Credit Suisse says the long term trend in energy and commodity prices should continue in 2006 and the recent price corrections represent a good opportunity for institutional investors to invest in commodities for the first time, or to expand exposure to the sector.

The Swiss investment bank believes positive fundamental data is likely to lead to rising oil and base metal prices over the longer term. Within the energy sector, the supply situation remains tight in the face of increasing industrial demand from emerging economies such as China.

Excess production capacity continues to be limited as OPEC is the only organization with any depth of spare production capacity. Meanwhile, oil companies, with record profits, continue to return capital to investors in the form of higher dividends and stock repurchase programs instead of investing in new capital projects such as research and exploration.

Precious metals are also likely to benefit from the growth in the emerging economies. Credit Suisse expects that demand will increase for precious metals in 2006. Prices are likely to be underpinned by rising demand for jewelry as the economic rise of Asia makes these luxury items more affordable to a broader section of population. Credit Suisse anticipates a 33% increase in demand for gold from India alone this year, the world’s largest consumer of the metal.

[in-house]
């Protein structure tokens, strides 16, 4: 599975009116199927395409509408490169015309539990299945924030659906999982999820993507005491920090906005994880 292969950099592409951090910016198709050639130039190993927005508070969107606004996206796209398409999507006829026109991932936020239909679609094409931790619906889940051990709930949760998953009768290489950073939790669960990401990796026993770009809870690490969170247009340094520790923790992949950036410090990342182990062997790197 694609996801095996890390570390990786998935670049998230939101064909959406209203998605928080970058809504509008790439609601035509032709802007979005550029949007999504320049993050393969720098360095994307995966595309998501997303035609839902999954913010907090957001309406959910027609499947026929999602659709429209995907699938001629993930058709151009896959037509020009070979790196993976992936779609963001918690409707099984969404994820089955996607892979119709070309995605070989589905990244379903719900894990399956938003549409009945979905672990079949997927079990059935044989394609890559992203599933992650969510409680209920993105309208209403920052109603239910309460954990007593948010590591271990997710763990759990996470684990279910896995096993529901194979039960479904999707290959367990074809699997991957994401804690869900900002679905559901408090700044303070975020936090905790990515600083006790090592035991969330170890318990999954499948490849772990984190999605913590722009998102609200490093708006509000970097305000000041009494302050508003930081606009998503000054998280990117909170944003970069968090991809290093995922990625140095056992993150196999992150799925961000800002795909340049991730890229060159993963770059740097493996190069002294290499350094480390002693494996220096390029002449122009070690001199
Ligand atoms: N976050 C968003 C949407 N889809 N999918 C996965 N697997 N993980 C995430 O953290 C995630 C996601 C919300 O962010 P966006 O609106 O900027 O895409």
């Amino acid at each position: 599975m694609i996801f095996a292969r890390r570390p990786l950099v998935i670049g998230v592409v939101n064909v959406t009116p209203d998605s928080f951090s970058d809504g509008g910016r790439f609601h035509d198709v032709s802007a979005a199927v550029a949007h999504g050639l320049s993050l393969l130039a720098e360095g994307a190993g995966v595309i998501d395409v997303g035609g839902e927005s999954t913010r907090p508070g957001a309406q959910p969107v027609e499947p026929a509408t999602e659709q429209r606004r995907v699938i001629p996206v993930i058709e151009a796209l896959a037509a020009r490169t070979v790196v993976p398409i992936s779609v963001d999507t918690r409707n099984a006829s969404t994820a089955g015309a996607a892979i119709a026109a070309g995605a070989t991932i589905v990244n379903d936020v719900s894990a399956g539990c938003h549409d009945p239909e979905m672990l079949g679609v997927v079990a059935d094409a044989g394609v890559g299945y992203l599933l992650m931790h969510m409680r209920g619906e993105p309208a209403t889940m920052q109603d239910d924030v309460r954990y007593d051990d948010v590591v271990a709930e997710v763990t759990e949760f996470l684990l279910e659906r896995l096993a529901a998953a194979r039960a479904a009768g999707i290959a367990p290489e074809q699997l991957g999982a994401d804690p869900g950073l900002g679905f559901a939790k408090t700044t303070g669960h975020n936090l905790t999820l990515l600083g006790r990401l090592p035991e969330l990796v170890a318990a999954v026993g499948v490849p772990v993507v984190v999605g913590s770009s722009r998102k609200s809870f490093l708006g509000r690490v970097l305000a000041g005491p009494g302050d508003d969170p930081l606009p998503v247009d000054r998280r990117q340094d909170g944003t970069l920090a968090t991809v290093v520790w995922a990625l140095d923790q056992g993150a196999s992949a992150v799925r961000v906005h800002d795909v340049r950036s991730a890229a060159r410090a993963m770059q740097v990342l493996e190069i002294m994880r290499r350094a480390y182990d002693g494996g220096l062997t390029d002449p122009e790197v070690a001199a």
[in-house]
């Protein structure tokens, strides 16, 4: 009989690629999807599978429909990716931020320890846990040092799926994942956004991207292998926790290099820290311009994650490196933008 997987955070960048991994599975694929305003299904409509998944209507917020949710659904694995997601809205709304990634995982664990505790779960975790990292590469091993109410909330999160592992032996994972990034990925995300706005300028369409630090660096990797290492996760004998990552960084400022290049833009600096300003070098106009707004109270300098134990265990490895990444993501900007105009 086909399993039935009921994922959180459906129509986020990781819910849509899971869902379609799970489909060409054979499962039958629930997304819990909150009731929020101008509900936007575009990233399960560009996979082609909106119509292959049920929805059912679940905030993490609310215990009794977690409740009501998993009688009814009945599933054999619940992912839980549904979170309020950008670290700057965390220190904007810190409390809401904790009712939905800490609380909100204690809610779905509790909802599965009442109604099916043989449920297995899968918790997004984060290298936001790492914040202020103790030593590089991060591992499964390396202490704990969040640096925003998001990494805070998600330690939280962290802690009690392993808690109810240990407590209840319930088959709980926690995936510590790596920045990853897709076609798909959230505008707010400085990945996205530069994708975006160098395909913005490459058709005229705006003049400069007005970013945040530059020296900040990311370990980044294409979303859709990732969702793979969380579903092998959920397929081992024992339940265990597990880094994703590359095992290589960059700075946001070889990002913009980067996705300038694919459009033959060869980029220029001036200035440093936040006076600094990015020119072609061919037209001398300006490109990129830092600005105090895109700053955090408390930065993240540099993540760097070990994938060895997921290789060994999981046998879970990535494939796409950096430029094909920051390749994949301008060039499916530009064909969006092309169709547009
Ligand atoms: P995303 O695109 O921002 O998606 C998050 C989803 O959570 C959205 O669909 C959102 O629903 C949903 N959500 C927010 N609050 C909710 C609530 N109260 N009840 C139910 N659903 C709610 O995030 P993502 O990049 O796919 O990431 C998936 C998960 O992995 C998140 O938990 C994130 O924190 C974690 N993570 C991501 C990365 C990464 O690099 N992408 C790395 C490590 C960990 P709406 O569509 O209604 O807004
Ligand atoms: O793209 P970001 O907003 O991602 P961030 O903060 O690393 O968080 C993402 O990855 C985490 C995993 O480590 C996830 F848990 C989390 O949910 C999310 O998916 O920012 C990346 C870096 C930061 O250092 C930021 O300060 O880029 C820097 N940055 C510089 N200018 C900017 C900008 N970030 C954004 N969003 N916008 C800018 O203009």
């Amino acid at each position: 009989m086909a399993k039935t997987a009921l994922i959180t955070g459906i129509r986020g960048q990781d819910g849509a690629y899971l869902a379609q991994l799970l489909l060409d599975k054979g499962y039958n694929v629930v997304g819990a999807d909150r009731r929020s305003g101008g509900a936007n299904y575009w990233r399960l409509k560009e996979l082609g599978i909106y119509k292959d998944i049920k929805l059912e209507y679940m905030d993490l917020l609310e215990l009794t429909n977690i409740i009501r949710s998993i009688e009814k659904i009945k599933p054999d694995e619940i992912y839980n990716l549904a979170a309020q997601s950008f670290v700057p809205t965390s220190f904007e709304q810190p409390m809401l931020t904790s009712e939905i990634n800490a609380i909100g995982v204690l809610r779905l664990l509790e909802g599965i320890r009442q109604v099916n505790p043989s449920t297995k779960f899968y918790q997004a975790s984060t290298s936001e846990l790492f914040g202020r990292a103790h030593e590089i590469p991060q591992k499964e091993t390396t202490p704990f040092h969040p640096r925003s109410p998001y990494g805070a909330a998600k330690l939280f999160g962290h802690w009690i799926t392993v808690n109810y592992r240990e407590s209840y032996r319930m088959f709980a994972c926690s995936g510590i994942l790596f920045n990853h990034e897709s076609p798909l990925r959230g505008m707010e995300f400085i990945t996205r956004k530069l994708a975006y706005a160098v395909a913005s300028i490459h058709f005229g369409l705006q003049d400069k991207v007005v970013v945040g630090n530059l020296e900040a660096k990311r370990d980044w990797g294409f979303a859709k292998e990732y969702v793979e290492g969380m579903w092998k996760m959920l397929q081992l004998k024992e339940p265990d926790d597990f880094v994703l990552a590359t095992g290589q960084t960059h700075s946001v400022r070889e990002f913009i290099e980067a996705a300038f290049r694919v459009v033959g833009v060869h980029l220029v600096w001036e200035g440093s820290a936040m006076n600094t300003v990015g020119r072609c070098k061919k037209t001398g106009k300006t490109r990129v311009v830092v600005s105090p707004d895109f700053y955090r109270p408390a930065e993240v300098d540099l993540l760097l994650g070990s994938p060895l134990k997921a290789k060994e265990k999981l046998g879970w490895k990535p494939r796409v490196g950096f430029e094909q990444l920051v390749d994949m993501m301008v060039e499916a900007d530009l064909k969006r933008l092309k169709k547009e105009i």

With regards to base metals, further growth in industrial production should have a positive impact on prices. Rising energy prices are likely to lead to production shortages of aluminum in the face of continued strong demand. Nickel is also expected to experience a leap in demand with production potentially boosted by the recent consolidation in steel prices.

Commenting on the benefits of the asset class, Terry Mellish, director of UK institutional sales and relationship management at Credit Suisse, said: Commodities can provide valuable diversification for institutional investors who can benefit from the historically low correlation that commodity returns have shown compared to the returns of stocks and bonds. It may also be a very useful inflation hedge.

Commodity prices have tended to rise with inflation while the value of financial assets typically has declined. In addition, investing in a commodity fund reduces volatility by offering a diversified exposure to different commodity sectors.

As institutional investors become more aware of these benefits, we have seen notable interest in the asset class from UK pension funds through our own commodity funds, and expect this to continue throughout 2006, Mr Mellish added.